“I lead my life by people rather than anything else," said Elon freshman Lilly Santiago.

It’s not just a mantra for this Elon student, but a way of life. 

As Hurricane Florence made its way to the North Carolina coast, Santiago kept holding on to the people and memories that matter the most to her in Wilmington.

"When something bad happens, I think, well how much more sad would I be if this happened," Santiago said.  

For Santiago, at the end of the day, it is not about the items on her shelf.

“I’ll probably just keep the pieces...I don't know," Santiago said.

She is still unsure about her home's condition. However, she has faith that the people she loves will get her through this hard time.

"If you have any communities that make you feel happy...you should go back to that," Santiago said.

For Santiago, it's the Jewish communities back home in Wilmington and at Elon that have helped her weather the storm.

"That’s the thing I love about Judaism and Jewish people. A lot of times they lost everything and they built themselves back up," Santiago said.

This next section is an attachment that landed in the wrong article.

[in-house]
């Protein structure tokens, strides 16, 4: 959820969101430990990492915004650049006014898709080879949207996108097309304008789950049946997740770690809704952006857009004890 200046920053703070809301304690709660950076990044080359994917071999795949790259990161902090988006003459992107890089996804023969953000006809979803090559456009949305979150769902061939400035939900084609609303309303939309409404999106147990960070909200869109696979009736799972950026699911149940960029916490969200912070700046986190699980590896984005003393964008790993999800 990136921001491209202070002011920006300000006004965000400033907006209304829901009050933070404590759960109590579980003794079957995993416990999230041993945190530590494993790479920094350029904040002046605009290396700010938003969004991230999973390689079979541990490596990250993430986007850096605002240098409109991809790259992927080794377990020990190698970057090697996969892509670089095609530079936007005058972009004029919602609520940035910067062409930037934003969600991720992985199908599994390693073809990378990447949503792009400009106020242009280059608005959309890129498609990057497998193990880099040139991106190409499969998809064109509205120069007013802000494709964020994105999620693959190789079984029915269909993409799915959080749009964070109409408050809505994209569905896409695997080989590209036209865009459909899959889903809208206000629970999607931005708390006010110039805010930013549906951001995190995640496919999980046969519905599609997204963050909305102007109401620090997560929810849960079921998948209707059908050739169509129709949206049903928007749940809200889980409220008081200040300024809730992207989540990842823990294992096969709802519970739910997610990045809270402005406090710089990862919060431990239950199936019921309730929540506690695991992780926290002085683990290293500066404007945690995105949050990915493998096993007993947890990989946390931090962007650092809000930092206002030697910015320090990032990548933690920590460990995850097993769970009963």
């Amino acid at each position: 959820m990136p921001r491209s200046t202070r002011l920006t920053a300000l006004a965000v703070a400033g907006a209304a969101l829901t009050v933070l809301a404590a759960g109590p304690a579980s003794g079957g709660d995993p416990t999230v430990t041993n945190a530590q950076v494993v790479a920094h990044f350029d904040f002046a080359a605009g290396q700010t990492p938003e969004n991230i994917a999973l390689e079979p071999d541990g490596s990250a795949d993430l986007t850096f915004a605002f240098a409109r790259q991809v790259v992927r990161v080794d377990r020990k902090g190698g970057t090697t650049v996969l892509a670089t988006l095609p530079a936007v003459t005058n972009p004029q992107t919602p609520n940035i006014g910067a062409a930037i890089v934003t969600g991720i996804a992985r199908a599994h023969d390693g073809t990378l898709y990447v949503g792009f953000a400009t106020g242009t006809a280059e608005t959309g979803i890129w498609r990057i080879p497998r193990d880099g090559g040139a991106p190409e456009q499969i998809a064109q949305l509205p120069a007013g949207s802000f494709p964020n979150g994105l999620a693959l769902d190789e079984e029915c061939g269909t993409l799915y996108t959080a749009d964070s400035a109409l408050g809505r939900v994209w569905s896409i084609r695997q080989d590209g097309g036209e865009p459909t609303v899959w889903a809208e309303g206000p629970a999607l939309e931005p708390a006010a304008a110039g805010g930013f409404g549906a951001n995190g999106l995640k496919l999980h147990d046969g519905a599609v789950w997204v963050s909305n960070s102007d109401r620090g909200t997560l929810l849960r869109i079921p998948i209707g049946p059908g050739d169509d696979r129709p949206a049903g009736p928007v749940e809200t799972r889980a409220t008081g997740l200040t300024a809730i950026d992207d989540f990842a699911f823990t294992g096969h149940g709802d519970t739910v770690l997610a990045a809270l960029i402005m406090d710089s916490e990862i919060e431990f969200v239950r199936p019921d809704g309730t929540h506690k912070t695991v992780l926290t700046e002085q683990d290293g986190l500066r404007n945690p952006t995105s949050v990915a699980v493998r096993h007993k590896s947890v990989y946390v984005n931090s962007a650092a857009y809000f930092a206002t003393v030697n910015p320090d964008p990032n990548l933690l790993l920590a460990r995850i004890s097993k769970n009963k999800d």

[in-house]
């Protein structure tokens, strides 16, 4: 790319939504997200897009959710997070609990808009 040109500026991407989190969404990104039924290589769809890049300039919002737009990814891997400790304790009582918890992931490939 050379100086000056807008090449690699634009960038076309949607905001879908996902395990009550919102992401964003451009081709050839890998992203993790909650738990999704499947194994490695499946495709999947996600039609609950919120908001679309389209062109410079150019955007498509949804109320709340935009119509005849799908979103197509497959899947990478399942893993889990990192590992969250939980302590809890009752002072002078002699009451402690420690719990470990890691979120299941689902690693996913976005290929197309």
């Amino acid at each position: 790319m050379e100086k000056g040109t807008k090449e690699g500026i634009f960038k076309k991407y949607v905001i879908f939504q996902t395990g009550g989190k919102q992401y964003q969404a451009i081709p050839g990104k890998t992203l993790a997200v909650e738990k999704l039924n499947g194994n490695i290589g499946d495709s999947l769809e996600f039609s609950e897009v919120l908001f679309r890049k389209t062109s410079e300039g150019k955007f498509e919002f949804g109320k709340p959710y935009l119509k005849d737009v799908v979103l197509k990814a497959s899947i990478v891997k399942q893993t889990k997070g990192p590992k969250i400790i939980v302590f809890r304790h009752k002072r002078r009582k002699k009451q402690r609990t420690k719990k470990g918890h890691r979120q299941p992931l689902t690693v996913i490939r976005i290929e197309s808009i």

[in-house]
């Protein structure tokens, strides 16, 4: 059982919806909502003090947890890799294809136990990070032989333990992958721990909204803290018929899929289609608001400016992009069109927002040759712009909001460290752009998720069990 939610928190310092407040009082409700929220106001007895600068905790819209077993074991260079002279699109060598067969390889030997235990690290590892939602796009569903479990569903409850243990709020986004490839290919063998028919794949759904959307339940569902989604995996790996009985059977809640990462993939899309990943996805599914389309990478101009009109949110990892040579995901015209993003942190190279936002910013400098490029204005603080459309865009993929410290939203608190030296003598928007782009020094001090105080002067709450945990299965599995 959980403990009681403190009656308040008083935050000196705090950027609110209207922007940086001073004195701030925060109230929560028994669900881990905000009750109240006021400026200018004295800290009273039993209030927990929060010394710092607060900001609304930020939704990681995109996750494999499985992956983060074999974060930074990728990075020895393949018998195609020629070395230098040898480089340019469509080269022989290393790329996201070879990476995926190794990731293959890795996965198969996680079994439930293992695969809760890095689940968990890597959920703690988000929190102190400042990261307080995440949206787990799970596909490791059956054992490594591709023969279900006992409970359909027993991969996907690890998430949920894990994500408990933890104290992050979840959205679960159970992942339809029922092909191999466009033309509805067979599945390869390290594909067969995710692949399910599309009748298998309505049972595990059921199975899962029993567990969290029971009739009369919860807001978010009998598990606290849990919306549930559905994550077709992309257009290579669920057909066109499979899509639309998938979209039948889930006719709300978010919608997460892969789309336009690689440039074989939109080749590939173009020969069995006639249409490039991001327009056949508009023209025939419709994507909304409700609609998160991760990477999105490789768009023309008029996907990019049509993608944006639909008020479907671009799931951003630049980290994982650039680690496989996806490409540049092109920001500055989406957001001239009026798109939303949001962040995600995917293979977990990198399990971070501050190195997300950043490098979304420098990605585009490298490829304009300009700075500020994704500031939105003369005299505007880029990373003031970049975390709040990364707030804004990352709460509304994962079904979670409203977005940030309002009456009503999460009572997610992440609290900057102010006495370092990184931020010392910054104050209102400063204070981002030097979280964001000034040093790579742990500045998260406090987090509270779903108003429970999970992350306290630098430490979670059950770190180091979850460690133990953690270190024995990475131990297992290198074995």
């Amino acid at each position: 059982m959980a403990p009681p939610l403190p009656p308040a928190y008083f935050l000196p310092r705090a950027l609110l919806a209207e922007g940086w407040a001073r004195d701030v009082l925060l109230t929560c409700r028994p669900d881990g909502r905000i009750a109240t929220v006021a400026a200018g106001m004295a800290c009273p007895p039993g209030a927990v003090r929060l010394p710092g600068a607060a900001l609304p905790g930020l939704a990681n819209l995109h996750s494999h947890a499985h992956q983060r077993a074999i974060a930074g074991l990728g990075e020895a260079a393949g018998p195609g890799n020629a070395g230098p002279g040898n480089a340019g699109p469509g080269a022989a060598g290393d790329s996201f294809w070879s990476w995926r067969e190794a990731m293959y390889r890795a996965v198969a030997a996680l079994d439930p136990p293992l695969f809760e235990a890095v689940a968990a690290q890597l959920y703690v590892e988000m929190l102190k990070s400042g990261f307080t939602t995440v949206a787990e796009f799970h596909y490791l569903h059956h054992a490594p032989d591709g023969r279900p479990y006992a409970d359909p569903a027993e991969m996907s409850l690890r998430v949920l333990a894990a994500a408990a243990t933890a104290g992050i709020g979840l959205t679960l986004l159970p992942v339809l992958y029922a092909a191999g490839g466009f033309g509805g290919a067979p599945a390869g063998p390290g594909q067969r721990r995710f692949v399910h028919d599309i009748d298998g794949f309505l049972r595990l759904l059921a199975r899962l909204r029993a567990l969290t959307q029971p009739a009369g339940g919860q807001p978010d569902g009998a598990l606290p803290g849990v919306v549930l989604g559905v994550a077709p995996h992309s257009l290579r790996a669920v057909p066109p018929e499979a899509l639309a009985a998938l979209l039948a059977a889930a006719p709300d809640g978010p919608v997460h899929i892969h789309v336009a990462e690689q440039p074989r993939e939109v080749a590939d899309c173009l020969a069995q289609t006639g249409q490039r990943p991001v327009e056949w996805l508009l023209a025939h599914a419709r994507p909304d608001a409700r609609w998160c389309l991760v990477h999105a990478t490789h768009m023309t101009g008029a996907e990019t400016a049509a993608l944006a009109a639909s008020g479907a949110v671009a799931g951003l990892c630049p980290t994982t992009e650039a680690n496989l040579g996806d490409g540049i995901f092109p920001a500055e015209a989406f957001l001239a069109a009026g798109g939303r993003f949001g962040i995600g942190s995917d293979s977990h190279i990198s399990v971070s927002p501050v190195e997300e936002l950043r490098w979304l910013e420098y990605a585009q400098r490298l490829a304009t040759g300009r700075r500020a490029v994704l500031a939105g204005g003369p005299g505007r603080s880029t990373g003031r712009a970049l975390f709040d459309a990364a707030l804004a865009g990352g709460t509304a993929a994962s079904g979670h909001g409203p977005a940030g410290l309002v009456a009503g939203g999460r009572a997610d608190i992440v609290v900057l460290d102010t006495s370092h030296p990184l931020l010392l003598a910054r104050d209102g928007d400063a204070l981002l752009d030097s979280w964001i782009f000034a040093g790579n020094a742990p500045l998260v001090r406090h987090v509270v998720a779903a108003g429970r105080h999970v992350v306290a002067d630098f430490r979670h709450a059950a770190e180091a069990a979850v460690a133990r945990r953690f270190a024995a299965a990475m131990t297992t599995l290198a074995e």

While in the face of disaster, her faith is what she said is bringing her back to her core values and beliefs.

"Judaism to me brings me down to what I believe in life, and there’s me acting with that and me acting from that," Santiago said. 

Mendy Minkowitz is the Chabad Elon Jewish Student Center Rabbi. He said regardless of religious background, times of loss remind us to put life into perspective. 

“In incidents that make you lose everything, you find yourself that suddenly you went from being the man who had it all or the woman who had the most to the woman who has nothing," Rabbi Minkowitz said. 

While Santiago is dealing with this hardship, she continues to find comfort in her faith. 

"I believe in the power of prayer when I'm so scared," Santiago said.

She believes these prayers will make their way back home.

“Wilmington I think is going to be okay," Santiago said.


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